Will Santos face the music at town hall — or do a song-and-dance?
Back in July, fabulist and fraud defendant Rep. George Santos, attempting to generate positive publicity, tried and couldn’t find a place to hold a town hall-style meeting. Attempts to schedule public gatherings at town-owned sites in Hempstead, North Hempstead and Oyster Bay, where he’s been shunned by Republicans and Democrats alike, had failed. The local preference is to keep him out of sight and off-site.
But this Friday at 6:30 p.m., Santos is slated to hold what’s billed as a town hall gathering at the Westbury Memorial Library in his district. This follows his hosting “mobile office hours” at the site on Sept. 1, which by most accounts didn’t attract too many residents. For this next conclave, protesters are expected to target Santos, currently Long Island’s biggest political lightning rod.
The Point found on Monday that GOP players in Nassau and the Town of Hempstead who want him gone were tight-lipped about the planned event. Library officials shied away from commenting — perhaps having been put in an awkward spot by properly respecting their obligation to allow an elected official to use the space and the fact that the elected official in this case happens to be Santos.
Protesters can be expected. One unsigned flyer replicated on social media displays the location and time of the event with the words, “Constituents Alert.” While Santos’ website encourages those interested to sign up for the event by filling in their names and addresses to confirm their residence in the 3rd Congressional District, the trolling flyer suggests distrust.
“Congressman Santos might be screening constituents with factors other than their residency,” the flyer states. Members of the community may also have concerns about sharing personal information on his website, its author argues, given that he’s out on bail on 13 federal counts. The flyer also jabbed at Santos, who used to claim to be Jewish, for scheduling the event on the Sabbath. One political insider expressed nonchalance about Santos finally landing a meeting place, saying: “First I’ve heard of it.”
Lately the Nassau-Queens Congress member has been appearing at demonstrations against migrant shelters, leading some Santos-watchers to speculate that he and his associates could turn the Westbury event into a de facto rally on that topic. Or, hypothetically, he could conduct the meeting in a traditional way by calling on ordinary constituents to share their concerns.
There’s always suspense in Santos’ district. The nature of this meeting, and the question of whether and when he cuts a plea deal with the federal government, are just the latest unfolding questions.
— Dan Janison email@example.com
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Renaissance bigwig helps fuel anti-Romaine attack ads
David Lippe, a top official at Renaissance Technologies, the hugely successful hedge fund firm in East Setauket, is probably better known for high finance on Wall Street than local politics.
But this year, Lippe and his big bucks are helping to define the local race for Suffolk County Executive between Republican Ed Romaine and Democrat Dave Calone.
Lippe is a financial backer behind those negative TV ads against Romaine that have been running widely for the past two weeks on cable television and the internet. They’re paid for by a PAC called Advancing Suffolk that lists Lippe as their top individual contributor thus far, according to state Board of Election records.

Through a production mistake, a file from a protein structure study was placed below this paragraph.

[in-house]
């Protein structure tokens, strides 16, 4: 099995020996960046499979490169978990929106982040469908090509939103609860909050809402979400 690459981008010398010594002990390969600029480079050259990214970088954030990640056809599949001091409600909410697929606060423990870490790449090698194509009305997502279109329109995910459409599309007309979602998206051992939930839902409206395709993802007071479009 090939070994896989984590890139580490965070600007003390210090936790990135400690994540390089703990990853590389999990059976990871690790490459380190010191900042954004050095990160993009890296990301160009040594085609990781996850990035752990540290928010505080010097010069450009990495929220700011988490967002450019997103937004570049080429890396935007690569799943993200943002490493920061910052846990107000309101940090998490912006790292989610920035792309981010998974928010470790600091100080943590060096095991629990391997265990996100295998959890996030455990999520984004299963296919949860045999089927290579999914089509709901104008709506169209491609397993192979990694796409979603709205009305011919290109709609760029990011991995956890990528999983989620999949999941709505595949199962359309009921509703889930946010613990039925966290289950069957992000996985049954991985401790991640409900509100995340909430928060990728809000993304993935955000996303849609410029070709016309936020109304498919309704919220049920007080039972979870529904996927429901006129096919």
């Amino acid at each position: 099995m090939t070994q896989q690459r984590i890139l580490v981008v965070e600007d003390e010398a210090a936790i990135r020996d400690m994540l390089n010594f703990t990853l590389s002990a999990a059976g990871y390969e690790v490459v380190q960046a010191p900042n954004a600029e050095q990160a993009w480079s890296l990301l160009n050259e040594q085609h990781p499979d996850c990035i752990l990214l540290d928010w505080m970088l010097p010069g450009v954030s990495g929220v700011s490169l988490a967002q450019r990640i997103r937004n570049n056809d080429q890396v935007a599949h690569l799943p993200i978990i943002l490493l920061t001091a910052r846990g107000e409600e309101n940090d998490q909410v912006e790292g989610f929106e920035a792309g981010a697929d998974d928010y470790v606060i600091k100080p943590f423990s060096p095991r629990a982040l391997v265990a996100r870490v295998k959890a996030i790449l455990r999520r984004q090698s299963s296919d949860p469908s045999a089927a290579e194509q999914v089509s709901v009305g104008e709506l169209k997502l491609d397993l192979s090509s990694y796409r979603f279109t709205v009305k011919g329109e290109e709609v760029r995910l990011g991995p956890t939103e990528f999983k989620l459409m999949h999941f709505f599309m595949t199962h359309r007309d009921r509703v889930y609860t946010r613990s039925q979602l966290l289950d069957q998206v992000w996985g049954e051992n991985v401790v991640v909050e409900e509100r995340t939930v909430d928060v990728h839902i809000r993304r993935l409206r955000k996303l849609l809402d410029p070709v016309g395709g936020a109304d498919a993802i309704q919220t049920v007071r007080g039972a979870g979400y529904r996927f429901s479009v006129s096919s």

Lippe, who lives in Setauket, gave $150,000 in August to Advancing Suffolk which is financing the 30-second TV spot against Romaine, the Brookhaven Town supervisor. The ad calls him “Crook-Ed” and blames him for raising taxes. The Point tried to reach Lippe without luck Monday.
Lippe’s involvement in this local Suffolk race appears an exception to political donation patterns in the past by other top officials employed by Renaissance Technologies, notably its founder James Simons, which have been aimed more on the federal level.
This year Simons has already donated $400,000 to a political action fund for President Biden and more than $40,000 to the Democratic National Committee. In 2022, Simons gave a total of more than $12 million to Democratic campaigns.
While Simons generally favors liberals, his former co-worker at Renaissance Technologies, Robert Mercer, has favored conservatives in the past. In 2016, Mercer drew attention with his strong backing of Donald Trump’s presidential campaign. In 2020, Mercer and his family invested nearly $20 million in so-called “dark money” for GOP-linked efforts against Biden, according to news reports.
Since 2020, records show, Mercer’s political giving has dwindled, while Simons’ has steadily grown, especially compared with the early years when Renaissance was little known in political circles.
Lippe has also given money to federal candidates, including Sen. Kirsten Gillibrand and Calone’s unsuccessful 2016 congressional campaign, records show. But this year’s local race is where his campaign dollars may be having the biggest impact, especially with the frequently run TV campaign implying that Romaine, 76, is corrupt and too old for the job of county executive.
Romaine’s campaign manager, Brendan Sweeney, called the TV ads “a low blow”. Meanwhile, Calone’s campaign is handling its own six-figure video ad campaign offering a more positive view of its candidate as a private businessman and former prosecutor. A spokesman for Calone said they are not affiliated with the Advancing Suffolk group and didn’t know about the negative ads against Romaine until they started appearing.
— Thomas Maier firstname.lastname@example.org